In American States Ins. Co. v. Nat. Fire Ins. Co. (No. DO57673 filed 12/14/11, ord. pub. 1/6/12), the Court of Appeal held that an action by one insurer that defended and indemnified a continuous and progressive loss against a successive insurer that did not participate is a contribution action subject to a two-year statute of limitations, not a subrogation action carrying a four-year statute of limitations.
During the 1990s, National Fire Insurance Company of Hartford succeeded American States Insurance Company insuring two contractors, who were subsequently sued for construction defects by a homeowners association. American States defended the contractors and settled the case. National Fire did not participate. Two years and one month after the settlement was consummated, American States sued National Fire for contribution. The trial court sustained National Fire’s demurrer, on the ground that the two-year statute of limitations, for actions not founded on written contracts, had expired. (Code Civ. Pro. § 337(1).)
American States was granted leave and amended its complaint, adding a cause of action for subrogation, and including allegations that it had an assignment of rights from the insured contractors. Despite American States’ argument that a subrogation claim is subject to the four-year statute of limitations (Code Civ. Pro. § 339), the trial court again sustained a demurrer.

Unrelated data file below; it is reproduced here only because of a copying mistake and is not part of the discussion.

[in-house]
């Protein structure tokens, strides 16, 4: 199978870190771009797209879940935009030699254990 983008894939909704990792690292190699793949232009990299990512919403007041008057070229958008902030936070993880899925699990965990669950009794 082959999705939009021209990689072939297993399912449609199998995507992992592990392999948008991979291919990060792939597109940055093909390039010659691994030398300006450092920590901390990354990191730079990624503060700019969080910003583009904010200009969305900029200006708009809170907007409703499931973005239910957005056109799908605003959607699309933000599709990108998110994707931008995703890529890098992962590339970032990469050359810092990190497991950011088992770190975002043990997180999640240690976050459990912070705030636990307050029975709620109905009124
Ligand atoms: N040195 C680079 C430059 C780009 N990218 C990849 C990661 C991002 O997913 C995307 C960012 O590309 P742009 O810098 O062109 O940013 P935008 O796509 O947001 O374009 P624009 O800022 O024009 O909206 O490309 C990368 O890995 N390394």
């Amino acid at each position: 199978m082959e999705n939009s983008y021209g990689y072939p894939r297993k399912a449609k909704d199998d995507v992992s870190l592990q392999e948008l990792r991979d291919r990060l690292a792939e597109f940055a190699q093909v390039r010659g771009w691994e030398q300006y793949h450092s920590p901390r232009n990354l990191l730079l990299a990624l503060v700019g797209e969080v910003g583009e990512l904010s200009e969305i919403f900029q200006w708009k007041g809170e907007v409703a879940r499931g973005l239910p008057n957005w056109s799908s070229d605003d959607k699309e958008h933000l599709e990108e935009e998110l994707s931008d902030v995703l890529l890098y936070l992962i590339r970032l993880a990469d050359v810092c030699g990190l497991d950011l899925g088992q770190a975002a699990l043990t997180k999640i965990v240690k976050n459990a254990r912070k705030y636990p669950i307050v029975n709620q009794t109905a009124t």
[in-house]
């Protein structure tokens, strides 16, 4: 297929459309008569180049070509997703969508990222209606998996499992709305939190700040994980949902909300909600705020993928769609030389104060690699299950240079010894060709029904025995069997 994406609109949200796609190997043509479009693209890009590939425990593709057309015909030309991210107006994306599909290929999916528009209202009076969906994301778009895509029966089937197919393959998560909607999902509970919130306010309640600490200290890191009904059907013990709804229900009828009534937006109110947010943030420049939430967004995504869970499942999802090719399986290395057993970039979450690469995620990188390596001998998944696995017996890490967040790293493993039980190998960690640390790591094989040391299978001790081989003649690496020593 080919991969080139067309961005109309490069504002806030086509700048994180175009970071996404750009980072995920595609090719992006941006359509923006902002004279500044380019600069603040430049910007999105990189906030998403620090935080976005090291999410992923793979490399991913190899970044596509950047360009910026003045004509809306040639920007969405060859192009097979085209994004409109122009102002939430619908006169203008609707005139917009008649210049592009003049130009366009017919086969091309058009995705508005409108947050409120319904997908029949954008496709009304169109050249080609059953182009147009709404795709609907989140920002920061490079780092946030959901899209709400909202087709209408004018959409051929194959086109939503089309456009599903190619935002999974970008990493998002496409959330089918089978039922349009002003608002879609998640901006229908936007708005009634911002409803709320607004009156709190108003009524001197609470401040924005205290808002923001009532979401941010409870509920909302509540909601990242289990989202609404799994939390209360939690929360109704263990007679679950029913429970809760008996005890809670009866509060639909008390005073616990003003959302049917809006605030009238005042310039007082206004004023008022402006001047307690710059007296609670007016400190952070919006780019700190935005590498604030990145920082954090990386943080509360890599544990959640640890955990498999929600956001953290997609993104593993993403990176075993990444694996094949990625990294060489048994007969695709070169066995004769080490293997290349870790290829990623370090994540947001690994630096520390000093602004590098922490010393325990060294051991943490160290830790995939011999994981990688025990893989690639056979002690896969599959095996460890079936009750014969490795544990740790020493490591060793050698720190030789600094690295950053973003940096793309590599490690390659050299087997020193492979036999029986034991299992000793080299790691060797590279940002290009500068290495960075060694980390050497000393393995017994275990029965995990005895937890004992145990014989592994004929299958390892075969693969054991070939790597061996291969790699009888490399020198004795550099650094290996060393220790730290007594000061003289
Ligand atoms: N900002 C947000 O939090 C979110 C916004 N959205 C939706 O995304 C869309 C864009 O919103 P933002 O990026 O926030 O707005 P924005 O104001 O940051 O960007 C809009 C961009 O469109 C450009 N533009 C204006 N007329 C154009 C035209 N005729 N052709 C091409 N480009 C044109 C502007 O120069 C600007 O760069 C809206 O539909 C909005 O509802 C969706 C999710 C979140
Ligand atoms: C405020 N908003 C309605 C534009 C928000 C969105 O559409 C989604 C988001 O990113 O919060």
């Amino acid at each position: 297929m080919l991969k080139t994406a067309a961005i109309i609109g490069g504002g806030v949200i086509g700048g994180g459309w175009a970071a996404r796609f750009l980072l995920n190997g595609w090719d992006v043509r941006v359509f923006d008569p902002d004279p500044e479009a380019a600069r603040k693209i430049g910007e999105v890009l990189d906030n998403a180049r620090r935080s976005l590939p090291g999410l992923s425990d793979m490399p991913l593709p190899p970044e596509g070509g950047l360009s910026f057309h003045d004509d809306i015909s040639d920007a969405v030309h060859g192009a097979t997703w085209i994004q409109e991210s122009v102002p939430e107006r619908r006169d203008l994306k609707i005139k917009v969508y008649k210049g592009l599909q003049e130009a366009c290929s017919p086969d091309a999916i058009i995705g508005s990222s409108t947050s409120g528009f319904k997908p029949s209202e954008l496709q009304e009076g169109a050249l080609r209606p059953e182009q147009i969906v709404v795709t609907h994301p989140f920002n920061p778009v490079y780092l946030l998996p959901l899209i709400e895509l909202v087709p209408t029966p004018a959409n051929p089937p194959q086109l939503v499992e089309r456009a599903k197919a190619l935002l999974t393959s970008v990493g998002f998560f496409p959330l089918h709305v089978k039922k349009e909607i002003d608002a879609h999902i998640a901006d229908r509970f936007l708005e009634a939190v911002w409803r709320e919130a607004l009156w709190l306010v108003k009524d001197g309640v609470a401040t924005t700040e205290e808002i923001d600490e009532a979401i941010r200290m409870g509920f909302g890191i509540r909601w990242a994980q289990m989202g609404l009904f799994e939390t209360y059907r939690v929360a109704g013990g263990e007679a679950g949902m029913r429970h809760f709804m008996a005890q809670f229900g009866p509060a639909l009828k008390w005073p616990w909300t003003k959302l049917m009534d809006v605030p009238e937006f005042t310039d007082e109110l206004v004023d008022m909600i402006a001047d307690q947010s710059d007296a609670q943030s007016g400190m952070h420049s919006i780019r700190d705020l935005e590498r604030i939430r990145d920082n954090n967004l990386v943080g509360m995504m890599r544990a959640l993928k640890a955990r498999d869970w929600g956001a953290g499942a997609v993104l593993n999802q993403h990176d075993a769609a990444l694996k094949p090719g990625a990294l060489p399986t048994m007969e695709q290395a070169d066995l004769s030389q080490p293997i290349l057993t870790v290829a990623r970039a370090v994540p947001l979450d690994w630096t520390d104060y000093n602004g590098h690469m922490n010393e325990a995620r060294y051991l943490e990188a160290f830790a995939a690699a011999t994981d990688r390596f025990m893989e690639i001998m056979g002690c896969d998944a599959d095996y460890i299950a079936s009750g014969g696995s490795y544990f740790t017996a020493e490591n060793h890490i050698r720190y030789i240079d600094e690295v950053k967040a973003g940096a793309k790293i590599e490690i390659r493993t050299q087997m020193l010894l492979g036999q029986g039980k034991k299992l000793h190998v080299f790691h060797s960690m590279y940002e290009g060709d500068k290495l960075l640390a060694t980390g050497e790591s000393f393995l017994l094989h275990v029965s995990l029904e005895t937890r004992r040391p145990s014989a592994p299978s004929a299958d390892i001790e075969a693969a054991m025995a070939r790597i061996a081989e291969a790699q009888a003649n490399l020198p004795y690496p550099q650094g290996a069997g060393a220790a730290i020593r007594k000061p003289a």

The Court of Appeal affirmed, agreeing that the claim was only for contribution, and subject to the two-year limitations period. First, the court declined to follow Liberty Mut. Ins. Co. v. Colonial Ins. Co. (1970) 8 Cal.App.3d 427, which applied a four-year statute to contribution, saying that case was “wrongly decided.” The American States court stated that although such disputes are ultimately founded on contracts, the right to contribution between insurers is purely equitable and, therefore, subject to the two-year statute.
The court went on to distinguish contribution from subrogation, ruling that one insurer suing another over indemnification for a continuous and progressive loss cannot meet the necessary elements for subrogation, even with an assignment from the insured.
In particular, the court pointed out that subrogation may only be afforded to a party not primarily liable for a loss, as against another party which is primarily liable for the loss. However, “[i]n cases involving progressive damages spanning several policy periods, each insurer is responsible for the full extent of the insured’s liability up to the policy limits, not just for the part of the damage that occurred during the policy period” (citing Armstrong World Industries, Inc. v. Aetna Casualty & Surety Co. (1996) 45 Cal.App.4th 1). Thus, according to the American States court, subrogation does not lie in such a situation, because each of the successive insurers is primarily liable for the loss.
Finally, the court held that American States’ assignment from the insureds did not change the equation by giving American States superior equities to National Fire. The court pointed out that insureds had been fully defended and indemnified and, therefore, had suffered no loss.
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